Thursday, November 17, 2011

Crowdsourcing and Nonprofits: What Marketers Should Know

As a Social Policy and Integrated Marketing Communications student at Northwestern University, I have studied how social media has allowed individuals to express their personal values by connecting them with the issues they care about most. Specifically, nonprofits today are using a number of innovative techniques across the social web to converge donors of money, time, and creativity, namely through the process of crowdsourcing. Meanwhile, private-sector brands are attempting to express their alignment with consumers' personal values like never before. Marketers need to be better informed about how consumers are using crowdsourcing to express their values, and look for opportunities to leverage these online communities for psychographic information.

What is crowdsourcing?

If you’ve spent any time in the social media space, you’re probably somewhat familiar with “crowdsourcing," defined by Wikipedia as the “act of sourcing tasks traditionally performed by specific individuals to an undefined large group … through an open call.” 


Whether or not you’ve heard the term, manifestations of crowdsourcing have probably touched your life in some way. Wikipedia, of course, integrates content through an “open call” to self-proclaimed experts on subjects ranging from shoegaze music to postcolonial theory. Threadless, a popular online t-shirt retailer, sources its apparel from a community of artists that vote on each other’s designs.

Crowdsourcing and Nonprofits

Leaders in the nonprofit sector have been quick to harness the crowdsourcing model to work towards social good. Over the past few years, the web has seen an emergence of several tools for change-makers hoping to leverage the crowd. Their approaches are roughly divisible into three categories:

1. Crowdsourcing Labor
Websites like crowdSpring present an attractive alternative to understaffed, underfunded nonprofits that could benefit from supplemental labor. For a small fee and cash award, any organization can post a challenge to crowdSpring’s growing network of over 100,000 designers. To compete for the cash prize, the crowd drafts a logo, develops a web copy, or composes original content for the organization.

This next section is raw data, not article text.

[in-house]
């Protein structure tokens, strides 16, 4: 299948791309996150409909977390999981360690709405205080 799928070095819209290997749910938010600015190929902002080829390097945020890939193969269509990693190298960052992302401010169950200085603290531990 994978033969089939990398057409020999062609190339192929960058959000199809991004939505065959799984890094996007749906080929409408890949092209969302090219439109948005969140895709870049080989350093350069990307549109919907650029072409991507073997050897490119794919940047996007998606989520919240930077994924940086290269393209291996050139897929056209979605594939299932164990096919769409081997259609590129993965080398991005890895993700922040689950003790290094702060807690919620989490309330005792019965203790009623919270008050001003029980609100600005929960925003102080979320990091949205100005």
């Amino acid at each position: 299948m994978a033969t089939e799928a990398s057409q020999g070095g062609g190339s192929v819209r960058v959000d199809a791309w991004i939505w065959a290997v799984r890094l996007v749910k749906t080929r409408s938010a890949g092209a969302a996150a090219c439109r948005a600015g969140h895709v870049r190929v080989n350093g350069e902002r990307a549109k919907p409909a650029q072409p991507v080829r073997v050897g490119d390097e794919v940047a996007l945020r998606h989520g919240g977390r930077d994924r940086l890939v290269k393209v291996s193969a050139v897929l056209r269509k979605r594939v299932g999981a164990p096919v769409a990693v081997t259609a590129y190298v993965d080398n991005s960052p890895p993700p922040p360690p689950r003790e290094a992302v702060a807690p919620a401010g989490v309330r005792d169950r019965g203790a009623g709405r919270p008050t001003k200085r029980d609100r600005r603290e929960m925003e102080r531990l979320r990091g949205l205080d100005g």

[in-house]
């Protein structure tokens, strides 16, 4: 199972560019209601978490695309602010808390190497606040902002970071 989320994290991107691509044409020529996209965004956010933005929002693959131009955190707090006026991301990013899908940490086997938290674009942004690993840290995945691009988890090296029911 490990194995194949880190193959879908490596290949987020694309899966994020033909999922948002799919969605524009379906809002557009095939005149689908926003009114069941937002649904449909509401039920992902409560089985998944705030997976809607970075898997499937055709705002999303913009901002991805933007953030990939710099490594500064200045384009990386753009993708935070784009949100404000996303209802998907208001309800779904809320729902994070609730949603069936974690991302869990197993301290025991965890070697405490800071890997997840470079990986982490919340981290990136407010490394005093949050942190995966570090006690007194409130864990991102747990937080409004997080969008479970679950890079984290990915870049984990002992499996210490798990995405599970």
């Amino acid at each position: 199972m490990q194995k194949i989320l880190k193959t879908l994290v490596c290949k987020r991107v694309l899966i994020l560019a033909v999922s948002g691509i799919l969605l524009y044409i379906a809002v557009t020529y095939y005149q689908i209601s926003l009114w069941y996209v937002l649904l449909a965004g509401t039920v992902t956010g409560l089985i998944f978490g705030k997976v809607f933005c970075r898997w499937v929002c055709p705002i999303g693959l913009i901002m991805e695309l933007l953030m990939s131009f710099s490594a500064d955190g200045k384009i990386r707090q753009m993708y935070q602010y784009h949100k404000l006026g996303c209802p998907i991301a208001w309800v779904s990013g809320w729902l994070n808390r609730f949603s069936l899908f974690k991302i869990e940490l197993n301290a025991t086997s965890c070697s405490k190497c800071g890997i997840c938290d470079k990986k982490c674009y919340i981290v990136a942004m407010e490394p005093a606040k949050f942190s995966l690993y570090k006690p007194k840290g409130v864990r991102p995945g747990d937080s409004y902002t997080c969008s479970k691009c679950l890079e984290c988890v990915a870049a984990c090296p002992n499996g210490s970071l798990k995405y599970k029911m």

Through its “Community Gives Back” program, crowdSpring assists qualified nonprofits by waiving the posting fee and monetary award requirements, while offering special recognition to winning designers.

Generally, private sector crowdsourcing platforms (such as Innocentive) have seen significant increases in numbers of nonprofit clientele seeking to crowdsource labor.

2. Crowdsourcing Innovation
Today, the burden of solving the world’s most intractable problems often falls on the back of the nonprofit sector. Through sponsorship by NPOs and NGOs worldwide, websites like OpenIDEO aggregate and organize ideas, concepts, and solutions to pressing social issues.  OpenIDEO guides its community through six distinct creative phases, and culminating in an actionable outcome.

The UN is implementing a similar model through its CrowdOutAIDS initiative, to harness the collective power of young minds in addressing today’s AIDS crisis.

3. Crowdsourcing Funding (Crowdfunding)
Nonprofit organizations have always struggled with dependence on external funding sources. Fortunately, the practice of crowdfunding has exploded in recent years, allowing NPOs to connect with new funding sources like never before. Most established in this space is Kiva, the microfinance crowdfunding platform that allows users to make microloans as small as $25 to entrepreneurs in developing countries.

Intercontinental Ballistic Microfinance from Kiva on Vimeo.

Other fundraising platforms, like 33Needs and Crowdrise, serve the more straightforward role of connecting individuals or organizations with potential donors.

Nonprofit Crowdsourcing and For-Profit Social Marketing

In his Direct Marketing class at Northwestern University, Randy Hlavac teaches techniques for identifying the intrinsic passions of target communities. The crowdsourcing platforms listed above offer venues for the convergence of several passion communities, around a vast range of issues. The innovative social marketer sees opportunity in these conglomerations. As crowdsourcing tools make it increasingly simple for web users to contribute their time, money, and ideas to the organizations they care about, social marketers should consider the types of data they can collect from these “values-driven” transactions. To which causes are your customers lending their time, effort, and dollars? A more comprehensive understanding of the issues that drive their customers can significantly assist marketers’ development of psychographic profiles. When feasible, social marketers should create opportunities to connect product value propositions with the causes close to their customer’s heart.

Aaron Faucher (@aaron_faucher) is a senior at Northwestern University studying Social Policy and Integrated Marketing Communications.

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